Here’s Something Funny: How I Talk

I talk funny.  No, I don’t have a speech impediment.  If I did, it’s likely that very few people would mention it.  Then again, maybe they would.  Still, I talk funny, and I know it.

I didn’t always know it.  For 18 years, I thought I sounded just fine, better than most, in fact.  I grew up in Harlan County, Kentucky, the very heart of Eastern Kentucky.  Harlan is Appalachia at its finest.  We’re proud of our heritage.  We’ll tell anyone who’ll listen.  Unfortunately, many times those people won’t understand a damn word we say.

When I was 18, I went to college but not very far from home.  I attended the University of Kentucky, a mere 3 hours (at most) from Harlan County.  There were a lot of Eastern Kentuckians at U.K., and those folks became my friends.  As one friend from Bell County (Harlan’s next door neighbor) told me “We’re like Indians.  We’re lost when we leave the reservation, so we have to hang together.” So we did.

I met people from different places, and they talked funny.  They had accents.  We did, too, but not so bad.  I knew plenty of people in Harlan with accents, heavy mountain accents.  They were hard to understand even for a native.  I didn’t sound like that.  Or so I thought.

When I was 19, I met a girl from Louisville–Kentucky’s big city.  She broke the news to me about my accent. For example, I pronounced the word “light” all wrong.  It has a short “i”, not the long, flat “eyyyyyye” I used.  In fact, I was practically saying “lat” instead of “light.”  Damnation.  Who knew?  She complained about my mumbling.  Little did she know, that she should been have happy that she couldn’t understand everything I was saying.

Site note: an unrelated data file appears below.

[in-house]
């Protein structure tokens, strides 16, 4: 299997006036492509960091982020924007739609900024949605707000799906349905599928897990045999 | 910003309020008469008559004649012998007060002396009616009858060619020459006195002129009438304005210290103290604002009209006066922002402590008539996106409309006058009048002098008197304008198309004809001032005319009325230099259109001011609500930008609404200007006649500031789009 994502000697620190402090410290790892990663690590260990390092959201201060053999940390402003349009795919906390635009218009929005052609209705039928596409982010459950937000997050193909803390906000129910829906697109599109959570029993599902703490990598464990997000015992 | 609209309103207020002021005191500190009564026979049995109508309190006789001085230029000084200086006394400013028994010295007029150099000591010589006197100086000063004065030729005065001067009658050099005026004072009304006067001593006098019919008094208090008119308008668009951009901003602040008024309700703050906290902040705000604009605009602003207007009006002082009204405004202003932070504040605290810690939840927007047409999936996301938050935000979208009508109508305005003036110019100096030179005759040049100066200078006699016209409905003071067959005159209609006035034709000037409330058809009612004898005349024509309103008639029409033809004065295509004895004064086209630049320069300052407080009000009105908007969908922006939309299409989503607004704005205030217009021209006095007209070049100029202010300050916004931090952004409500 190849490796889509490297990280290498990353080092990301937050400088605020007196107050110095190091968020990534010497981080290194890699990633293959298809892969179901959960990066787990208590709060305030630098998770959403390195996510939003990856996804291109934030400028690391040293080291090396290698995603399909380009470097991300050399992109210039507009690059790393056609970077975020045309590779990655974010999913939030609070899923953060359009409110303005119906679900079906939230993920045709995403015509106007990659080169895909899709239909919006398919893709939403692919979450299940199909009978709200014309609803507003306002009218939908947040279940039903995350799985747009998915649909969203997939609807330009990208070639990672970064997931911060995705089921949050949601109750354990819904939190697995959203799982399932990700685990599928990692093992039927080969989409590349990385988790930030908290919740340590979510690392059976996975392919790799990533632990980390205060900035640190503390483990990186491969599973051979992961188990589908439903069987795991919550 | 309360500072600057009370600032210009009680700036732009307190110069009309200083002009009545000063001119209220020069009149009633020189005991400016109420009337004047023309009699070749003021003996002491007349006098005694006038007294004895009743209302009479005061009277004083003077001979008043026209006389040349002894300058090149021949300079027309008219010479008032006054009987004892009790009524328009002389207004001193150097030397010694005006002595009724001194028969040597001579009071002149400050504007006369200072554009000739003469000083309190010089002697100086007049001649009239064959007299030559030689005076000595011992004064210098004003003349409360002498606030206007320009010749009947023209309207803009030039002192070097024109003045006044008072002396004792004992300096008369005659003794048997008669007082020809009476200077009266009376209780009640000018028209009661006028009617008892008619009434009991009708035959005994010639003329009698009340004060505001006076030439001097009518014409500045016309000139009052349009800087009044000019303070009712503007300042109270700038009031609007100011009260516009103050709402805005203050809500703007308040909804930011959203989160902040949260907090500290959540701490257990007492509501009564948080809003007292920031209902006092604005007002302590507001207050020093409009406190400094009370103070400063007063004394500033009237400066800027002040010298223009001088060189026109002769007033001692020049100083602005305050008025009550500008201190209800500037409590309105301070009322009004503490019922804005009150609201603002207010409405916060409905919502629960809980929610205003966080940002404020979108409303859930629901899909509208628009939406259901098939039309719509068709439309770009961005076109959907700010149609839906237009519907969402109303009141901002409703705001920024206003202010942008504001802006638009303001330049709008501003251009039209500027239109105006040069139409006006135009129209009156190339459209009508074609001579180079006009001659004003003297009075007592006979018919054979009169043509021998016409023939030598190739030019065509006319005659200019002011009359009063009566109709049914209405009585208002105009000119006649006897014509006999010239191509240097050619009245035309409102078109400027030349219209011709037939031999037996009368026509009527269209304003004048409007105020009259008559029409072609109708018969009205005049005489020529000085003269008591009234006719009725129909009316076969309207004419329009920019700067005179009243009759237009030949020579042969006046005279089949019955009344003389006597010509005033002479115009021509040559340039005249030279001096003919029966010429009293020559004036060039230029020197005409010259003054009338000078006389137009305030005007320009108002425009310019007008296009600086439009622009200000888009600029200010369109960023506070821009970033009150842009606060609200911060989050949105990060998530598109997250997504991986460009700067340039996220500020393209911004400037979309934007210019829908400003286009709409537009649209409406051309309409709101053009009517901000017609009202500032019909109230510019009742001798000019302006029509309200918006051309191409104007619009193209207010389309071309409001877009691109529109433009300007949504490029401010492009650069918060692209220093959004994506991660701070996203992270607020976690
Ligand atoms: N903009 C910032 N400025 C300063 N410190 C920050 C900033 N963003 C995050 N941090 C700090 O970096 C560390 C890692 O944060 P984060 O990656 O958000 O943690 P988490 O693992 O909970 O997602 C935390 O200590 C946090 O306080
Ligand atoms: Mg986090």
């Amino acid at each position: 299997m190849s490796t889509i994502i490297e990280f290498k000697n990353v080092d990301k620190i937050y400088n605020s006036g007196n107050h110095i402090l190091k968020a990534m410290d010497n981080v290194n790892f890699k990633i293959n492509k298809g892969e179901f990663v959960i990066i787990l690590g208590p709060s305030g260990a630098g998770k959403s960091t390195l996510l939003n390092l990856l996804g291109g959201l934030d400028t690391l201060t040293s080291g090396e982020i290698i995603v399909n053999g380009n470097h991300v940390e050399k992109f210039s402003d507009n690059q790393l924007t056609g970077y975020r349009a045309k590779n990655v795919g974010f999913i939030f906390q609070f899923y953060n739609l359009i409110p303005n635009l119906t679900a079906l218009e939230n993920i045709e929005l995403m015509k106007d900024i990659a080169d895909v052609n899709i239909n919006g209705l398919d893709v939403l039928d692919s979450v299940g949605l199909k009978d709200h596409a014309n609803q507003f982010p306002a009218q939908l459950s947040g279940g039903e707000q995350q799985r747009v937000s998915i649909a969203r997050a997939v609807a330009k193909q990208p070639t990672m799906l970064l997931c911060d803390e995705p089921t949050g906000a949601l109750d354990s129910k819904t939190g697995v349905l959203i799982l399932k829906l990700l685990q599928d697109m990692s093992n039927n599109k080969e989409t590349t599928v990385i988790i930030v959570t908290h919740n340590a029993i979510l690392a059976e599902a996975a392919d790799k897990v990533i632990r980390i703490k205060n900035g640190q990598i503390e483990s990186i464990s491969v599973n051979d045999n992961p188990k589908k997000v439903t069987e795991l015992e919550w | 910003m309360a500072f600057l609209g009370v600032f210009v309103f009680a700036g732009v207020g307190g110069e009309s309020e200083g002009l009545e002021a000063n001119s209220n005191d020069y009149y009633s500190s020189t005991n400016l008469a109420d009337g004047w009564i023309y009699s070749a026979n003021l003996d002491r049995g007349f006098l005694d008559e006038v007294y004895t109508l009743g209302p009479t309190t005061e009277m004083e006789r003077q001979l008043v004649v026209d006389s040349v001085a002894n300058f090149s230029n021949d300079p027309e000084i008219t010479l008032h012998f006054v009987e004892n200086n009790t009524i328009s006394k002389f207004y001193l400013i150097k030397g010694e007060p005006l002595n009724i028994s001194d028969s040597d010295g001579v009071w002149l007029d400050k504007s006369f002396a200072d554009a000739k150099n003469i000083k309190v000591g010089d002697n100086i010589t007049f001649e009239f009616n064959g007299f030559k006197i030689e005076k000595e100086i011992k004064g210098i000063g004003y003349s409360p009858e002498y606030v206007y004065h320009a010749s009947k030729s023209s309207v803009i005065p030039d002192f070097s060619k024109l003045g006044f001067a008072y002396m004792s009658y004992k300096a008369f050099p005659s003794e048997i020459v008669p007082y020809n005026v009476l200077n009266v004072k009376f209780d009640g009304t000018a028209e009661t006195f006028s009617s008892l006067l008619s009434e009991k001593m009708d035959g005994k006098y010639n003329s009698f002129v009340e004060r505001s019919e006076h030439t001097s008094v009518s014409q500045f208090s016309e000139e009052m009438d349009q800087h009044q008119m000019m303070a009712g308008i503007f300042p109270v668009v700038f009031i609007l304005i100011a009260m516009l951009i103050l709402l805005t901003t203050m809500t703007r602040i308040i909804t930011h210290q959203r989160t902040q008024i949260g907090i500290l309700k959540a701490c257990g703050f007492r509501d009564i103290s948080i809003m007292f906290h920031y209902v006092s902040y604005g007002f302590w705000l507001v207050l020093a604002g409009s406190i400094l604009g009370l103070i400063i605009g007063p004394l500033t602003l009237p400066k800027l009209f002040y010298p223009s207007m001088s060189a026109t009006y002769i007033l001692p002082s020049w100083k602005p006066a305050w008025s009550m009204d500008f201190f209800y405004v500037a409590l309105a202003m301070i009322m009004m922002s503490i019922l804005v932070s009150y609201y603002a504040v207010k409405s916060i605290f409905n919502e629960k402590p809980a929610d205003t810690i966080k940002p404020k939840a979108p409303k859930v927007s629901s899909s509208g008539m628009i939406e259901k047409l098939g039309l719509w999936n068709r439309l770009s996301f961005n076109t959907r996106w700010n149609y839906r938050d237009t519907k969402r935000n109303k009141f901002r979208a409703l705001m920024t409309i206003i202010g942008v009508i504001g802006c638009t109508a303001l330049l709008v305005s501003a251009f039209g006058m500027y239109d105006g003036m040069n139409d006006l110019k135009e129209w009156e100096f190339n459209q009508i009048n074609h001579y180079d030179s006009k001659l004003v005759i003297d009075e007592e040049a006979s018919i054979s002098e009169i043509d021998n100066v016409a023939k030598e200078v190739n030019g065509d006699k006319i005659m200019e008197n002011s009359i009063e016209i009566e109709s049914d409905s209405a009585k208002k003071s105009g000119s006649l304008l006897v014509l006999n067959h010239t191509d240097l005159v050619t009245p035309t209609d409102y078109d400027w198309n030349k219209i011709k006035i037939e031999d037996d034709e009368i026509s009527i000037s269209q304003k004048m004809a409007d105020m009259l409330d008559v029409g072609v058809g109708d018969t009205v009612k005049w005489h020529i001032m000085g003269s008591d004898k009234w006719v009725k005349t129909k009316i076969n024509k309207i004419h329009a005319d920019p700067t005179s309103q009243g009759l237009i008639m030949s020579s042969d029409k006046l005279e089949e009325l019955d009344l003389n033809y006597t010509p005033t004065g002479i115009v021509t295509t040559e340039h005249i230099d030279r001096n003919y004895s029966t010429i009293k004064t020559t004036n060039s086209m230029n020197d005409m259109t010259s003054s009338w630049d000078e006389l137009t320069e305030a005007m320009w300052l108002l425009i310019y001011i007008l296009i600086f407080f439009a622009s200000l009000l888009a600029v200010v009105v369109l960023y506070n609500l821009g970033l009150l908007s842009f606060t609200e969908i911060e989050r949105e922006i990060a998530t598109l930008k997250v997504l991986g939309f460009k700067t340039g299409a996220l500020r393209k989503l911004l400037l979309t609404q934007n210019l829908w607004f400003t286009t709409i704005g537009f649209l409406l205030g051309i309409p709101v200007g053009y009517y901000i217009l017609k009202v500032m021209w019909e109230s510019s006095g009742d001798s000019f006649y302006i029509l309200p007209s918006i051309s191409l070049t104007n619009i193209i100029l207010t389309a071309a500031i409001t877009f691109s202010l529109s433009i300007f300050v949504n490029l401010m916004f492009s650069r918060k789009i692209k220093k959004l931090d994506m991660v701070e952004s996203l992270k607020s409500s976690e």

Once someone talks about your accent, the relationship is doomed, I suppose.  Nevertheless, I realized that I did have an accent.  I’ve been cognizant of it ever since.  You can’t tell I have an accent by reading this, but I do.  It’s a pretty thick one, too.  You know what?  I don’t give a fat damn about it.  [“Fat damn” sounds really good with my accent, by the way.]

What kind do I have?  Appalachian.  That’s not southern.  I don’t sound like Foghorn Leghorn, although folks in the Northeast will ask me if I’m “from the South.”  I’m not from the South.  I’m from the Mountains.

Our accents are a mountain drawl combined with a distinct mumble.  Our words run together but kind of slowly.  We aren’t fast talkers.  Go to Michigan if you want to hear that.  Our accents have so butchered the English language over time that translation is often required:

You from upair? Translation:  Are you from up there? [Up where, you ask?  Upair.]

Them yor people?  Translation:  Are you related to those people? 

He done got farred.  Translation:  That fellow was discharged from his employment.

Gimme em warcutters.  Translation:  Please hand me those wire cutters.

He thoed that out the winder.  Translation:  He threw that item out of the window.

I et a mater sammich yesterdee.  Translation:  I dined on a tomato sandwich yesterday.

Them fellers fit upair.  Translation:  Two gentlemen from up there engaged in fisticuffs.

He clum upair and worked on the chimley.  Translation:  He climbed up on the house to repair the chimney.

These are but a few examples, extreme though they may be.  We’ll say “tar” instead of “tire.” Someone may be “lexicuted” rather than electrocuted.  We fish with “minners,”not minnows.  People live in hollers or they may holler at you.  We’ll even “GARNT-tee” something for you.  We can do all of this but you won’t have a damn clue if we explain it to you.

So, you’re thinking:  “You people are ignorant hill jacks.”  No, we’re not.  That’s just how we talk.  I guess we have our fair shares of idiots, but almost all of us have accents which render us, to some extent, incomprehensible.

Now, not all mountain people have accents.  Some work very hard to get rid of them or to never have them.  I’m cool with that.  That’s not how I was raised, though.  We just talked how we talked.  We didn’t really think about it much, except for my mother who was a stickler for correct grammar.  She pointed out to me on many occasions that only the lowest of trash used double negatives.  “Ain’t” made her practically shriek, but not as much as “hain’t” did.

I do feel a bit bad for the folks who lose their accents.  They become sort of like people from Nebraska.  Try to say something and sound like someone from Nebraska.  You can’t, because no one knows what they sound like.  I can identify an Appalachian accent in about 5 seconds.